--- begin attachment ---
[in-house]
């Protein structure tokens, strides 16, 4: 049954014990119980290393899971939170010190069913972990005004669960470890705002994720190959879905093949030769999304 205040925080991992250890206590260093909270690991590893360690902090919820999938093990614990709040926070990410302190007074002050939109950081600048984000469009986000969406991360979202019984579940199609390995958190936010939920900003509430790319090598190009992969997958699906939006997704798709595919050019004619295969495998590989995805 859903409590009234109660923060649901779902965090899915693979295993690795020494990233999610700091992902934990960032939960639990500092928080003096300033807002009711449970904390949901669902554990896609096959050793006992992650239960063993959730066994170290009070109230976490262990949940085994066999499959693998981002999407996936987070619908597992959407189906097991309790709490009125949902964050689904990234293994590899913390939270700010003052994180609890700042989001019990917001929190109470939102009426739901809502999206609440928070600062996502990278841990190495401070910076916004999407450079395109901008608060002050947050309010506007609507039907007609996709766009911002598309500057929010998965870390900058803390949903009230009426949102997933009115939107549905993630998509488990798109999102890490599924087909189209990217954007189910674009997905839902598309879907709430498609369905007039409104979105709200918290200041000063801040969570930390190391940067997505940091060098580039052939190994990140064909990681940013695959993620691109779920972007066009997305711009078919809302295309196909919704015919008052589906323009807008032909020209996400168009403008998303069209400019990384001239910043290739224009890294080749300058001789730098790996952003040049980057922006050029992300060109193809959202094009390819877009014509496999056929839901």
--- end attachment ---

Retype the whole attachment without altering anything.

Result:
[in-house]
């Protein structure tokens, strides 16, 4: 049954014990119980290393899971939170010190069913972990005004669960470890705002994720190959879905093949030769999304 205040925080991992250890206590260093909270690991590893360690902090919820999938093990614990709040926070990410302190007074002050939109950081600048984000469009986000969406991360979202019984579940199609390995958190936010939920900003509430790319090598190009992969997958699906939006997704798709595919050019004619295969495998590989995805 859903409590009234109660923060649901779902965090899915693979295993690795020494990233999610700091992902934990960032939960639990500092928080003096300033807002009711449970904390949901669902554990896609096959050793006992992650239960063993959730066994170290009070109230976490262990949940085994066999499959693998981002999407996936987070619908597992959407189906097991309790709490009125949902964050689904990234293994590899913390939270700010003052994180609890700042989001019990917001929190109470939102009426739901809502999206609440928070600062996502990278841990190495401070910076916004999407450079395109901008608060002050947050309010506007609507039907007609996709766009911002598309500057929010998965870390900058803390949903009230009426949102997933009115939107549905993630998509488990798109999102890490599924087909189209990217954007189910674009997905839902598309879907709430498609369905007039409104979105709200918290200041000063801040969570930390190391940067997505940091060098580039052939190994990140064909990681940013695959993620691109779920972007066009997305711009078919809302295309196909919704015919008052589906323009807008032909020209996400168009403008998303069209400019990384001239910043290739224009890294080749300058001789730098790996952003040049980057922006050029992300060109193809959202094009390819877009014509496999056929839901």